A plaque remaining from the Big Apple Night Club at West 135th Street and Seventh Avenue in Harlem.

Above, a 1934 plaque from the Big Apple Night Club at West 135th Street and Seventh Avenue in Harlem. Discarded as trash in 2006. Now a Popeyes fast food restaurant on Google Maps.

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Entry from January 29, 2011
Astroturf (Astroturfing)

“AstroTurf” is a proprietary name (trademarked in 1968) for an artificial grass. While a “grassroots” political campaign has authentic support, an “astroturf” campaign is planned public relations, often with paid supporters writing scripted letters to politicians and newspapers.
Lloyd Bentsen (1921-2006), the U.S. Senator from Texas, said in 1985 about the letters his Senate office received on an issue, “A fellow from Texas can tell the difference between grass roots and AstroTurf. This is generated mail.” Bentsen often used the “AstroTurf” (also spelled “Astroturf” and “astroturf”) term and possibly coined its political use. The term “astroturfing” has been cited in print since at least 1993.
Wikipedia: Astroturfing
Astroturfing denotes political, advertising, or public relations campaigns that are formally planned by an organization, but are disguised as spontaneous, popular “grassroots” behavior. The term refers to AstroTurf, a brand of synthetic carpeting designed to look like natural grass.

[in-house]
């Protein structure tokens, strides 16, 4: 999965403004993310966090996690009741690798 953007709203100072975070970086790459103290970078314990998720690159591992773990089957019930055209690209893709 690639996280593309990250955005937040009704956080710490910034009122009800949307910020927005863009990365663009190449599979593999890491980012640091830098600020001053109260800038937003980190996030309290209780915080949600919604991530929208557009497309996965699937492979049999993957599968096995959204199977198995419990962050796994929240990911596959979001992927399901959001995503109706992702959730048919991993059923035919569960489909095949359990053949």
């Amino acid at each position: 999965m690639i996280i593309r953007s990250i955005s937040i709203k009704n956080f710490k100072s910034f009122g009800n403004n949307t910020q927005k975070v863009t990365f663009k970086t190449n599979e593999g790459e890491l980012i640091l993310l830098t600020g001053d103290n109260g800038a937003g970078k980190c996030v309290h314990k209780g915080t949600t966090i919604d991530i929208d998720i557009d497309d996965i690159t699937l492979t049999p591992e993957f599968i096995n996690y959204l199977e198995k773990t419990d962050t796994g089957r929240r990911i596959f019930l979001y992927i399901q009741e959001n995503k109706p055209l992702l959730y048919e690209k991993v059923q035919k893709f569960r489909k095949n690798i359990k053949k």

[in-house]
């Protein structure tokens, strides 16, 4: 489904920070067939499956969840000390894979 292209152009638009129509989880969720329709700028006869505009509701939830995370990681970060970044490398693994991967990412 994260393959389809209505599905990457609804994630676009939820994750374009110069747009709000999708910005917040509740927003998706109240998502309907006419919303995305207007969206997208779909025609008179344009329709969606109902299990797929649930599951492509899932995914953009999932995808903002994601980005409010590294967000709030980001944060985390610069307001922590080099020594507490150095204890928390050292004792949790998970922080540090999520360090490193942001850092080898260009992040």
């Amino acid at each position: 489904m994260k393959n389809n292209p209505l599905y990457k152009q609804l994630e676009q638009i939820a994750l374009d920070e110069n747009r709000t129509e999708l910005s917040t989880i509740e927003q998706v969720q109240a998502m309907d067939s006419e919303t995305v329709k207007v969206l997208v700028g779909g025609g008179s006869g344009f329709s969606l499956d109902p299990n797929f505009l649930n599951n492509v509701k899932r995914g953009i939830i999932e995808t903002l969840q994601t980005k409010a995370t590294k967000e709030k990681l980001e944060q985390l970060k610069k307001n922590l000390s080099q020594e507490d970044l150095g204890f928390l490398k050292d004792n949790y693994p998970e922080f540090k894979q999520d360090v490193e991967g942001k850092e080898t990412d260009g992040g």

The goal of such campaigns is to disguise the efforts of a political and/or commercial entity as an independent public reaction to some political entity—a politician, political group, product, service or event. Astroturfers attempt to orchestrate the actions of apparently diverse and geographically distributed individuals, by both overt (“outreach”, “awareness”, etc.) and covert (disinformation) means. Astroturfing may be undertaken by an individual promoting a personal agenda, or highly organized professional groups with money from large corporations, unions, non-profits, or activist organizations. Very often, the efforts are conducted by political consultants who also specialize in opposition research. Beneficiaries are not “grass root” campaigners but distant organizations that orchestrate such campaigns.
Word origin
The term is said to have been used first in this context by former US Senator Lloyd Bentsen of Texas in 1985. It is wordplay based on grassroots democracy efforts—truly spontaneous undertakings largely sustained by private persons—as opposed to politicians, governments, corporations, or public-relations firms. AstroTurf refers to the bright green artificial grass used in some sports stadiums, so “astroturfing” refers to imitating or faking popular grassroots opinion or behaviour.